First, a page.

Iris Keltz

Author, Scrapbook of a Taos Hippie: Tribal Tales from the Heart of a Cultural Revolution.

Story #4: Make Soup

Karen came to visit after years of estrangement

we spoke of life and death

(she has liver cancer, three months to live, maybe six)

“I accept this fate and will try to walk with grace” she said calmly

until thoughts of two adult sons float into her heart

they will rage against her passing

she knows this

wasn’t it yesterday we rolled grape leaves

and ground chick peas for humus?

impossible that decades have gone by

I share photos of my stake in the future––

a grandson and two baby grand daughters

the rift that separated us never happened

swarthy complexion, dark eyes and black hair reveal

Lebanese roots discovered as a Pittsburgh teenager

I dream of once again preparing a Middle-East feast

with her, for the holidays

a time of miracles

we sat in the sun drinking a pot of tea

I never saw her again.

I will never see her again.

what to do?

make a pot of soup

get a fast boil going before dropping in

sweet marrow bones, salt and a bay leaf

a friend calls to say

you can’t visit Feeny today, or ever

her breathing is difficult

her passing is soon

tell her I love her and will remember her

in new buffalo courtyard

where we buttered crackers

two summer solstices ago

she borrowed my camping knife to slather a spread

(I’m sure it was healthy) on crackers (without gluten)

which she placed in someone’s wide brimmed straw hat

as if an elegant serving dish

she passed around the hors d’oerves

we ate and told stories between tokes

that smelled like earth

we are elders of the tribe she called

all one

poof, one day, Feeny’s gone

continue simmering

skim off fat

slice an onion, always need an onion

and carrots covered with mud from the garden

and celery, must be organic

they soak up so much water

it’s not possible Alfred has passed

that never again will his raucus reassuring laugh

echo across the mesas and mountain valley

that has been his home since he took off his clothes

in Morningstar commune to become

the Patriarch of the lost tribe

not the chief, just the elder, a hearth, a flash point to gather by

he gave me boxes of his last words and his incomplete PHD

legendary birthday parties off the grid on the west mesa

will be talked about for decades

exaggeration impossible

a man in a kilt plays bagpipes

against sun pulling taut gold-lined clouds

while santa alfred clause leans against a pick-up truck

handing out magic budda on crackers

soon everyone feels fine, just fine

we know we’ll be dancing forever

even while watching ominous clouds

in the east coming ever closer.

the broth is thickening

I will add lentils and fresh dill

from friends gardens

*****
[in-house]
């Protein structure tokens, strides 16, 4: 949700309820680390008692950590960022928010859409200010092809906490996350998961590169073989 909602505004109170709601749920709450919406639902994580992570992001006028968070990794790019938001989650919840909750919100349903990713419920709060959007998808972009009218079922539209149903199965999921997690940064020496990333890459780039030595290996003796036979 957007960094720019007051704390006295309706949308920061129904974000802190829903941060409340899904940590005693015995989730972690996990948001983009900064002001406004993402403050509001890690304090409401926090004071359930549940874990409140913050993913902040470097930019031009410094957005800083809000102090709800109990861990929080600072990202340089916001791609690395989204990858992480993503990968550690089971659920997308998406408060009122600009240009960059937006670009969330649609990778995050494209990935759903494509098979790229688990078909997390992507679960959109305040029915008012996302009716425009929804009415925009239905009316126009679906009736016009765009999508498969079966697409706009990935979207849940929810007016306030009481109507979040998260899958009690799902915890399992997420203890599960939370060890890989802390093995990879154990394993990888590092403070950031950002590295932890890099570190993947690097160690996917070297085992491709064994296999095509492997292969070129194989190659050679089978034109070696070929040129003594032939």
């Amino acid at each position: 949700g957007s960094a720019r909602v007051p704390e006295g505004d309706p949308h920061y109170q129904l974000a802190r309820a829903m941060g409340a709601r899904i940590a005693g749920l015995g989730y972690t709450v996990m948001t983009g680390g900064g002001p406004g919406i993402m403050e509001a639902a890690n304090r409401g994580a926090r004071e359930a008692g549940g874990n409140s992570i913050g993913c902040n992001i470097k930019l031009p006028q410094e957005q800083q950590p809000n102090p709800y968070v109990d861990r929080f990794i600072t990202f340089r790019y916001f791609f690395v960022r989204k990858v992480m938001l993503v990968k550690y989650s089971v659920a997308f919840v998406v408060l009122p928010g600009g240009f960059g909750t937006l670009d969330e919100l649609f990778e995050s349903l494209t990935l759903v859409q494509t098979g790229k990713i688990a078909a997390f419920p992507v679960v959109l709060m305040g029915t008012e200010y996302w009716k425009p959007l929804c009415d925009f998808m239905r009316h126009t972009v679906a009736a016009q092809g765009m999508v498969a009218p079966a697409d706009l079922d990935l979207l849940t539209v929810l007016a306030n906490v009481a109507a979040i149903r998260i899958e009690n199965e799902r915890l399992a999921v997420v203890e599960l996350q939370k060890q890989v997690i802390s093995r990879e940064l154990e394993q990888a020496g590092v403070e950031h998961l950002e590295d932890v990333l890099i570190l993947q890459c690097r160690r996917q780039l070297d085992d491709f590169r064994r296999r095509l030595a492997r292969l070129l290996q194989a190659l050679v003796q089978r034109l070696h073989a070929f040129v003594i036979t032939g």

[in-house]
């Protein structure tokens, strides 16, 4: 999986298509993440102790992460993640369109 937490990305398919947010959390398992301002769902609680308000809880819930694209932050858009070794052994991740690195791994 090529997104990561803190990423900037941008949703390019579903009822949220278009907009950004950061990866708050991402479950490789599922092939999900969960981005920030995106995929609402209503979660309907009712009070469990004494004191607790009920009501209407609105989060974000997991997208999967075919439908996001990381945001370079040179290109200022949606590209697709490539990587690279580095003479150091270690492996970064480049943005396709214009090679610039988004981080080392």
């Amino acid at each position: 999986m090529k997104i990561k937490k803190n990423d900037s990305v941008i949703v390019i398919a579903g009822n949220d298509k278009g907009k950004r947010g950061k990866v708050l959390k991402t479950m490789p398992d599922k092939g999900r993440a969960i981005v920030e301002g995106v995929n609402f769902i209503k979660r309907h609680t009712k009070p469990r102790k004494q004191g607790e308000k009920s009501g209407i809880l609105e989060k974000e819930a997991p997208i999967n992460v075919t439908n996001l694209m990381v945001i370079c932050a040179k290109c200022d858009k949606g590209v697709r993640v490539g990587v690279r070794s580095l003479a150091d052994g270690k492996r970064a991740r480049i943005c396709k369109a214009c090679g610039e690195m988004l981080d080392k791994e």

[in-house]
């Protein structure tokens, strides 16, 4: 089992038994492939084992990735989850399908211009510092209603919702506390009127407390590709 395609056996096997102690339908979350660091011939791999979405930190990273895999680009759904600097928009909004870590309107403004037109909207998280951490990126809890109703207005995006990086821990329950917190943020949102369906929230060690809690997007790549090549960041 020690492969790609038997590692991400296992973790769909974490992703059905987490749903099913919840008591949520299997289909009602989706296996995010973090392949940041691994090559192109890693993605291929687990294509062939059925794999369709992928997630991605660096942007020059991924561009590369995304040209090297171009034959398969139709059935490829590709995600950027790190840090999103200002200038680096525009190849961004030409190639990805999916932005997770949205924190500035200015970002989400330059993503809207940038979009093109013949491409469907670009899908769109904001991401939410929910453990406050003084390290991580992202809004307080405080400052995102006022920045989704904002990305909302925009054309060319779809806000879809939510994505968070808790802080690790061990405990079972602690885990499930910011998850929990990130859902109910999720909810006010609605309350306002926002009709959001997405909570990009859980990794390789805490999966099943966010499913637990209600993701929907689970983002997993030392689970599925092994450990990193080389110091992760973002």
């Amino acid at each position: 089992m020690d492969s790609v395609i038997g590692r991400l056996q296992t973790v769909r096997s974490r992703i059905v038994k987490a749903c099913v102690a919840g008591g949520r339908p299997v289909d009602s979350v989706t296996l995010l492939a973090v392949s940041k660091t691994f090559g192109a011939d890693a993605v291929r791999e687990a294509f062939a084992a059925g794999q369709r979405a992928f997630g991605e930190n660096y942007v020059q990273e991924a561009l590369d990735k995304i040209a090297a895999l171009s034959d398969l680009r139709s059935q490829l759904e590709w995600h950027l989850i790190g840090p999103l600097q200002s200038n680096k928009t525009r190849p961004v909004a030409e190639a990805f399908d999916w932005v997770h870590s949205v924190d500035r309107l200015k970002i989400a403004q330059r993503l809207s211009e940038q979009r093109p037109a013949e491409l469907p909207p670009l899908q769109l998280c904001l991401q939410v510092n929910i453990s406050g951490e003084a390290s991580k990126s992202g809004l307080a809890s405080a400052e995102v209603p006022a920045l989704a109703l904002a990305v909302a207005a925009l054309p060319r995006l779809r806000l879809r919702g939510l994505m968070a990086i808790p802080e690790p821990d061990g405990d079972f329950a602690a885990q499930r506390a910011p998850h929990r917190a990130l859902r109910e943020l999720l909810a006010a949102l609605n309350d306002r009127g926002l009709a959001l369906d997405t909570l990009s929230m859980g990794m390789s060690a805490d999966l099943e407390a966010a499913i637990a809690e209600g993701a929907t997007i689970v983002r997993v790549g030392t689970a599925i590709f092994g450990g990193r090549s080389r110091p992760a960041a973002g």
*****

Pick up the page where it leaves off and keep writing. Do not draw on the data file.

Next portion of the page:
I discover a sweet ear of corn hiding in a corner of the fridge

and a bell pepper and green beans

it’s not possible

one day the tribes electronic grim reaper informs

Carl is dead: mud man, clown, playmate, lover, alcoholic, storyteller

months ago he asked me to read words he wrote for

Alfred’s life celebration

calling him Odysseus and other difficult to pronounce names

who is Telemachus?

Carl loved the me inside of me

on cold winter nights

he tenderly pressed hot wash clothes

heated on the wood cook stove

on my face while baking

an apple pie from last summer’s harvest

one summer day he appeared in our crumbling adobe railroad flat

sliding down the rocky driveway on the hello forever bus

that must have also taken him away

peel fat cloves of garlic

chop and simmer in olive oil

saute with squash

drop into the broth

allow to simmer

ah, more salt

stir, patience, let simmer

our community midwife died the week before Feeny

smiling Elizabeth bathed in yellow light and

blooming sunflowers

birthed new life for decade

now she’s gone

the faces of my beloved grandchildren

posted on the fridge

remind me that new shoots emerge as old ones die

the long walk between my writing tablet and stove

where soup blissfully simmers

scents the home of my heart

encourages the illusion of an unchanging universe

but friends transit to the other side

slam my pretensions

a mysterious call

on the land line

from an angel lady named Rose

who asks me to record her personal history

before she too fades.

where is everyone going?

she promised me an angel in exchange.

That’s fair, I surmised

counting the hours.

ah, the soup is ready

eat! imbibe! enjoy!

PS Since writing of this, we have lost Peter Rabbit, tribal elder, trickster and poet par excellent. Chuck Perez––my New Buffalo brother who wandered unrecognized and homeless in the streets of Albuquerque. Amanda Bailey––no doubt riding her horses in the Elysian fields. Posie Franzetti––smiling while hammering away to forge a more beautiful world. Mickey Long––ah, the list grows longer. Louisa Galenta––from Daddy Dave’s love nest to a spinner of yarn. Tish Demmin––she delivered my first child. Asa Hearts––contemplating the world with brother Alfred . John Kimmey––silver tongued devil intent on saving the world.